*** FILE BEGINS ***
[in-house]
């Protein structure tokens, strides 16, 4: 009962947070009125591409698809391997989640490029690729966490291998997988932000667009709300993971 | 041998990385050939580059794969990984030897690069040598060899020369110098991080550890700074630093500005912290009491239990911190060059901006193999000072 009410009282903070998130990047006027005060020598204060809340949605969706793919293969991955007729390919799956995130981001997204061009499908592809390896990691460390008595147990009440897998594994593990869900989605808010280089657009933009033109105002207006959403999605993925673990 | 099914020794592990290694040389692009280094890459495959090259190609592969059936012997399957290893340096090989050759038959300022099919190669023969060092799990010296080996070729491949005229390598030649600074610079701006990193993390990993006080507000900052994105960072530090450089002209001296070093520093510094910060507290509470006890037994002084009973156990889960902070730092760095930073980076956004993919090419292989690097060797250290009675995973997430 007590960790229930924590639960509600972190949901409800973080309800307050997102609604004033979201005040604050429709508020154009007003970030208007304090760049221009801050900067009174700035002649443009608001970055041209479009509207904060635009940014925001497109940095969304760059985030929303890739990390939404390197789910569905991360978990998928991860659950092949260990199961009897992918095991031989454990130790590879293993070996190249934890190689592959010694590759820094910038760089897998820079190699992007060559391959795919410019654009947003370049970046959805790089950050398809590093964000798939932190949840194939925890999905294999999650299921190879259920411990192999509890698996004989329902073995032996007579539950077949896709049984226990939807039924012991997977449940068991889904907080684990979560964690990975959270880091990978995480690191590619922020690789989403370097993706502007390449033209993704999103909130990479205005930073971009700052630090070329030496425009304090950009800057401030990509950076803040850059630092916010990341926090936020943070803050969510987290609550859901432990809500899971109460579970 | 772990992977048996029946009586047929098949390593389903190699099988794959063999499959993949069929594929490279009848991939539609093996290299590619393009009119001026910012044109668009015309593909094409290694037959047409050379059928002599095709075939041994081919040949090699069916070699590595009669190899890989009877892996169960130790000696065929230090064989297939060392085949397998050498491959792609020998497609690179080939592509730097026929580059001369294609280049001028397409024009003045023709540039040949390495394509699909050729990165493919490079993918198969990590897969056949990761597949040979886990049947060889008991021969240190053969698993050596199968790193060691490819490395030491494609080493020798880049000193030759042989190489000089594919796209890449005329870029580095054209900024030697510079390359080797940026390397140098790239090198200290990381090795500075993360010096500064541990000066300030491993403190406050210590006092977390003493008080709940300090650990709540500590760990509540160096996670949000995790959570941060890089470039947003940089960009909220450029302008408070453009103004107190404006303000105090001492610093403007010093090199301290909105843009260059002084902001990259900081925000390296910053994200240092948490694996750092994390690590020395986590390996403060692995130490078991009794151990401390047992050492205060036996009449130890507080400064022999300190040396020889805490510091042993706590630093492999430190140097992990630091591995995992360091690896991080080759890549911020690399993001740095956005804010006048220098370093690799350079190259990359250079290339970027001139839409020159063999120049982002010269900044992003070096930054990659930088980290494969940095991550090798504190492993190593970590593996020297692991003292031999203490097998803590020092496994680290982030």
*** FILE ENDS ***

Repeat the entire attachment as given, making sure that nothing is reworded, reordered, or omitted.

[in-house]
């Protein structure tokens, strides 16, 4: 009962947070009125591409698809391997989640490029690729966490291998997988932000667009709300993971 | 041998990385050939580059794969990984030897690069040598060899020369110098991080550890700074630093500005912290009491239990911190060059901006193999000072 009410009282903070998130990047006027005060020598204060809340949605969706793919293969991955007729390919799956995130981001997204061009499908592809390896990691460390008595147990009440897998594994593990869900989605808010280089657009933009033109105002207006959403999605993925673990 | 099914020794592990290694040389692009280094890459495959090259190609592969059936012997399957290893340096090989050759038959300022099919190669023969060092799990010296080996070729491949005229390598030649600074610079701006990193993390990993006080507000900052994105960072530090450089002209001296070093520093510094910060507290509470006890037994002084009973156990889960902070730092760095930073980076956004993919090419292989690097060797250290009675995973997430 007590960790229930924590639960509600972190949901409800973080309800307050997102609604004033979201005040604050429709508020154009007003970030208007304090760049221009801050900067009174700035002649443009608001970055041209479009509207904060635009940014925001497109940095969304760059985030929303890739990390939404390197789910569905991360978990998928991860659950092949260990199961009897992918095991031989454990130790590879293993070996190249934890190689592959010694590759820094910038760089897998820079190699992007060559391959795919410019654009947003370049970046959805790089950050398809590093964000798939932190949840194939925890999905294999999650299921190879259920411990192999509890698996004989329902073995032996007579539950077949896709049984226990939807039924012991997977449940068991889904907080684990979560964690990975959270880091990978995480690191590619922020690789989403370097993706502007390449033209993704999103909130990479205005930073971009700052630090070329030496425009304090950009800057401030990509950076803040850059630092916010990341926090936020943070803050969510987290609550859901432990809500899971109460579970 | 772990992977048996029946009586047929098949390593389903190699099988794959063999499959993949069929594929490279009848991939539609093996290299590619393009009119001026910012044109668009015309593909094409290694037959047409050379059928002599095709075939041994081919040949090699069916070699590595009669190899890989009877892996169960130790000696065929230090064989297939060392085949397998050498491959792609020998497609690179080939592509730097026929580059001369294609280049001028397409024009003045023709540039040949390495394509699909050729990165493919490079993918198969990590897969056949990761597949040979886990049947060889008991021969240190053969698993050596199968790193060691490819490395030491494609080493020798880049000193030759042989190489000089594919796209890449005329870029580095054209900024030697510079390359080797940026390397140098790239090198200290990381090795500075993360010096500064541990000066300030491993403190406050210590006092977390003493008080709940300090650990709540500590760990509540160096996670949000995790959570941060890089470039947003940089960009909220450029302008408070453009103004107190404006303000105090001492610093403007010093090199301290909105843009260059002084902001990259900081925000390296910053994200240092948490694996750092994390690590020395986590390996403060692995130490078991009794151990401390047992050492205060036996009449130890507080400064022999300190040396020889805490510091042993706590630093492999430190140097992990630091591995995992360091690896991080080759890549911020690399993001740095956005804010006048220098370093690799350079190259990359250079290339970027001139839409020159063999120049982002010269900044992003070096930054990659930088980290494969940095991550090798504190492993190593970590593996020297692991003292031999203490097998803590020092496994680290982030």